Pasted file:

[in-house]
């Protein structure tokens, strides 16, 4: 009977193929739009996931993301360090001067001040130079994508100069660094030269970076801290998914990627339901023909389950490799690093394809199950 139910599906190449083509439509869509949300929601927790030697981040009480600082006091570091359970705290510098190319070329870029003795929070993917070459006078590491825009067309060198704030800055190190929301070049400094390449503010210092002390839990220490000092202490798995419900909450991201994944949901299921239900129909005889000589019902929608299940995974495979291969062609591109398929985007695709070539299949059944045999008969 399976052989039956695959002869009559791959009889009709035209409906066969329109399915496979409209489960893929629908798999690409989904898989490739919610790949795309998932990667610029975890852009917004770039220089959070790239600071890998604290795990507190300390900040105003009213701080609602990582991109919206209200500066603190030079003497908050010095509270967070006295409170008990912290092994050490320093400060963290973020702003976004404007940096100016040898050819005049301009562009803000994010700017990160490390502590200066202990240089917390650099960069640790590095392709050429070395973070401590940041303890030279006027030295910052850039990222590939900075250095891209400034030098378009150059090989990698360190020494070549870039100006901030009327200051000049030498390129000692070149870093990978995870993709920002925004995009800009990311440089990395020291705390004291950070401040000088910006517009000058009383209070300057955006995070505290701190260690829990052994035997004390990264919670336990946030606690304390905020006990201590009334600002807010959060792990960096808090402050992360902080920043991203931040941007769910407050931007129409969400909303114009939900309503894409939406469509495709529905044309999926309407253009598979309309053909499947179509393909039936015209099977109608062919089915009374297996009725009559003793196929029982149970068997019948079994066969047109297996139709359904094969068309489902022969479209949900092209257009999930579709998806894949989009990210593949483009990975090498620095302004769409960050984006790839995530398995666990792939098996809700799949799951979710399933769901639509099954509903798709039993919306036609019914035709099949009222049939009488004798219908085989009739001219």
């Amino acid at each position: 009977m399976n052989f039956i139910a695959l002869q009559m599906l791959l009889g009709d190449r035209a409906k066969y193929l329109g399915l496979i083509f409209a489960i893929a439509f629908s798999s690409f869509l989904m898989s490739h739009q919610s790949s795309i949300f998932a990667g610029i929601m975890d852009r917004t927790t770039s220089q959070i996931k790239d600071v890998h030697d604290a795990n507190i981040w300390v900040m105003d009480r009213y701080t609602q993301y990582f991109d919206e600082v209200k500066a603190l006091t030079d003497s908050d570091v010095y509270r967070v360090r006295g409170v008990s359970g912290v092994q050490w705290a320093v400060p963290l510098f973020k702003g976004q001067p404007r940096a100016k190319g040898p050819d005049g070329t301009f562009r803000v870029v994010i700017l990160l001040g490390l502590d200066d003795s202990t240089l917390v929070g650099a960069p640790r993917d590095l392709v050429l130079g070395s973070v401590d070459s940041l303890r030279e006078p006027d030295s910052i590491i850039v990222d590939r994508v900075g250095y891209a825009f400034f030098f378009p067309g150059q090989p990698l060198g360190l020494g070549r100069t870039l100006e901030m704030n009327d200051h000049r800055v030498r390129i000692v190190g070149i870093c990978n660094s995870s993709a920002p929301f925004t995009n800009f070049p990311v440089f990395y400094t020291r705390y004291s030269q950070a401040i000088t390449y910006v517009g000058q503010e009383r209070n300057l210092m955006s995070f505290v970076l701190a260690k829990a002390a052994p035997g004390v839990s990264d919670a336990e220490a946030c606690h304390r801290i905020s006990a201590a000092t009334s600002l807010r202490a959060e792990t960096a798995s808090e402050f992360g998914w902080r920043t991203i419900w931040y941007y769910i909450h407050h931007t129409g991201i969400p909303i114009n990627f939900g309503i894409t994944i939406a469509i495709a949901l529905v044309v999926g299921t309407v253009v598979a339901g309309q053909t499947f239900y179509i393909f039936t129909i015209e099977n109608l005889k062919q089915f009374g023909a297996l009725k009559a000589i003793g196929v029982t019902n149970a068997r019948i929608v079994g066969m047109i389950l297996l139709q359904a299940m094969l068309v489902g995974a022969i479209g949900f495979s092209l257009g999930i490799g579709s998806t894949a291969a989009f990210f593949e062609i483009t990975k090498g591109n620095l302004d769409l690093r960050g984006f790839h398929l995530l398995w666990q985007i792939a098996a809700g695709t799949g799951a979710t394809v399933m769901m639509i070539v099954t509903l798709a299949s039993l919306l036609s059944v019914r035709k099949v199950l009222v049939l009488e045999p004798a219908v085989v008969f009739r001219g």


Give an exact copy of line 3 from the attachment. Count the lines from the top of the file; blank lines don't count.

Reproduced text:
């Amino acid at each position: 009977m399976n052989f039956i139910a695959l002869q009559m599906l791959l009889g009709d190449r035209a409906k066969y193929l329109g399915l496979i083509f409209a489960i893929a439509f629908s798999s690409f869509l989904m898989s490739h739009q919610s790949s795309i949300f998932a990667g610029i929601m975890d852009r917004t927790t770039s220089q959070i996931k790239d600071v890998h030697d604290a795990n507190i981040w300390v900040m105003d009480r009213y701080t609602q993301y990582f991109d919206e600082v209200k500066a603190l006091t030079d003497s908050d570091v010095y509270r967070v360090r006295g409170v008990s359970g912290v092994q050490w705290a320093v400060p963290l510098f973020k702003g976004q001067p404007r940096a100016k190319g040898p050819d005049g070329t301009f562009r803000v870029v994010i700017l990160l001040g490390l502590d200066d003795s202990t240089l917390v929070g650099a960069p640790r993917d590095l392709v050429l130079g070395s973070v401590d070459s940041l303890r030279e006078p006027d030295s910052i590491i850039v990222d590939r994508v900075g250095y891209a825009f400034f030098f378009p067309g150059q090989p990698l060198g360190l020494g070549r100069t870039l100006e901030m704030n009327d200051h000049r800055v030498r390129i000692v190190g070149i870093c990978n660094s995870s993709a920002p929301f925004t995009n800009f070049p990311v440089f990395y400094t020291r705390y004291s030269q950070a401040i000088t390449y910006v517009g000058q503010e009383r209070n300057l210092m955006s995070f505290v970076l701190a260690k829990a002390a052994p035997g004390v839990s990264d919670a336990e220490a946030c606690h304390r801290i905020s006990a201590a000092t009334s600002l807010r202490a959060e792990t960096a798995s808090e402050f992360g998914w902080r920043t991203i419900w931040y941007y769910i909450h407050h931007t129409g991201i969400p909303i114009n990627f939900g309503i894409t994944i939406a469509i495709a949901l529905v044309v999926g299921t309407v253009v598979a339901g309309q053909t499947f239900y179509i393909f039936t129909i015209e099977n109608l005889k062919q089915f009374g023909a297996l009725k009559a000589i003793g196929v029982t019902n149970a068997r019948i929608v079994g066969m047109i389950l297996l139709q359904a299940m094969l068309v489902g995974a022969i479209g949900f495979s092209l257009g999930i490799g579709s998806t894949a291969a989009f990210f593949e062609i483009t990975k090498g591109n620095l302004d769409l690093r960050g984006f790839h398929l995530l398995w666990q985007i792939a098996a809700g695709t799949g799951a979710t394809v399933m769901m639509i070539v099954t509903l798709a299949s039993l919306l036609s059944v019914r035709k099949v199950l009222v049939l009488e045999p004798a219908v085989v008969f009739r001219g």